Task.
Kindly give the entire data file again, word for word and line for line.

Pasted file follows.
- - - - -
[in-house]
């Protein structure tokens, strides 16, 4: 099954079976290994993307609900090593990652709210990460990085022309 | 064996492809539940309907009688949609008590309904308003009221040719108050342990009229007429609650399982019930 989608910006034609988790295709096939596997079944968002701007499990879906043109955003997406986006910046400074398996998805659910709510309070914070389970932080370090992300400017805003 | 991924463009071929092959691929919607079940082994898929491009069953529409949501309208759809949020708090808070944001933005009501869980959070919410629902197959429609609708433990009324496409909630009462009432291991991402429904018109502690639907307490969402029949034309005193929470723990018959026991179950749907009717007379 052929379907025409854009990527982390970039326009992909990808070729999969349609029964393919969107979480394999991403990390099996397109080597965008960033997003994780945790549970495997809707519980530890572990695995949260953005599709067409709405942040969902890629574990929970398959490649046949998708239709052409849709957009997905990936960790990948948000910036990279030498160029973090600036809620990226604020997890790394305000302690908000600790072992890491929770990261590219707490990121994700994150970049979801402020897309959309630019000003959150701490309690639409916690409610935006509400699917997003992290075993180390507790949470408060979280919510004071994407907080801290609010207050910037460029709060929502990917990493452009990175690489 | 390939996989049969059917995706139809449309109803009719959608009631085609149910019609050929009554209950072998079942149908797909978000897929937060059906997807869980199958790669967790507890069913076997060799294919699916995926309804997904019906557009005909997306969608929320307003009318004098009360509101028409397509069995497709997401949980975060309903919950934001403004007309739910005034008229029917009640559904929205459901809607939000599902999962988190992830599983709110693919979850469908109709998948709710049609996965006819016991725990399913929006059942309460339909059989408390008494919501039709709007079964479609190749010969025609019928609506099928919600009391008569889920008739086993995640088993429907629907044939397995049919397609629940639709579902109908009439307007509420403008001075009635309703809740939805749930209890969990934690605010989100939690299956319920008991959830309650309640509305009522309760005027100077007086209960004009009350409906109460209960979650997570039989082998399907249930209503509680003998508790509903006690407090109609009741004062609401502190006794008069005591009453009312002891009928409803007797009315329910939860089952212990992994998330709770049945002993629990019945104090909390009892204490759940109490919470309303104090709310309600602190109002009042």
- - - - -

[in-house]
């Protein structure tokens, strides 16, 4: 099954079976290994993307609900090593990652709210990460990085022309 | 064996492809539940309907009688949609008590309904308003009221040719108050342990009229007429609650399982019930 989608910006034609988790295709096939596997079944968002701007499990879906043109955003997406986006910046400074398996998805659910709510309070914070389970932080370090992300400017805003 | 991924463009071929092959691929919607079940082994898929491009069953529409949501309208759809949020708090808070944001933005009501869980959070919410629902197959429609609708433990009324496409909630009462009432291991991402429904018109502690639907307490969402029949034309005193929470723990018959026991179950749907009717007379 052929379907025409854009990527982390970039326009992909990808070729999969349609029964393919969107979480394999991403990390099996397109080597965008960033997003994780945790549970495997809707519980530890572990695995949260953005599709067409709405942040969902890629574990929970398959490649046949998708239709052409849709957009997905990936960790990948948000910036990279030498160029973090600036809620990226604020997890790394305000302690908000600790072992890491929770990261590219707490990121994700994150970049979801402020897309959309630019000003959150701490309690639409916690409610935006509400699917997003992290075993180390507790949470408060979280919510004071994407907080801290609010207050910037460029709060929502990917990493452009990175690489 | 390939996989049969059917995706139809449309109803009719959608009631085609149910019609050929009554209950072998079942149908797909978000897929937060059906997807869980199958790669967790507890069913076997060799294919699916995926309804997904019906557009005909997306969608929320307003009318004098009360509101028409397509069995497709997401949980975060309903919950934001403004007309739910005034008229029917009640559904929205459901809607939000599902999962988190992830599983709110693919979850469908109709998948709710049609996965006819016991725990399913929006059942309460339909059989408390008494919501039709709007079964479609190749010969025609019928609506099928919600009391008569889920008739086993995640088993429907629907044939397995049919397609629940639709579902109908009439307007509420403008001075009635309703809740939805749930209890969990934690605010989100939690299956319920008991959830309650309640509305009522309760005027100077007086209960004009009350409906109460209960979650997570039989082998399907249930209503509680003998508790509903006690407090109609009741004062609401502190006794008069005591009453009312002891009928409803007797009315329910939860089952212990992994998330709770049945002993629990019945104090909390009892204490759940109490919470309303104090709310309600602190109002009042």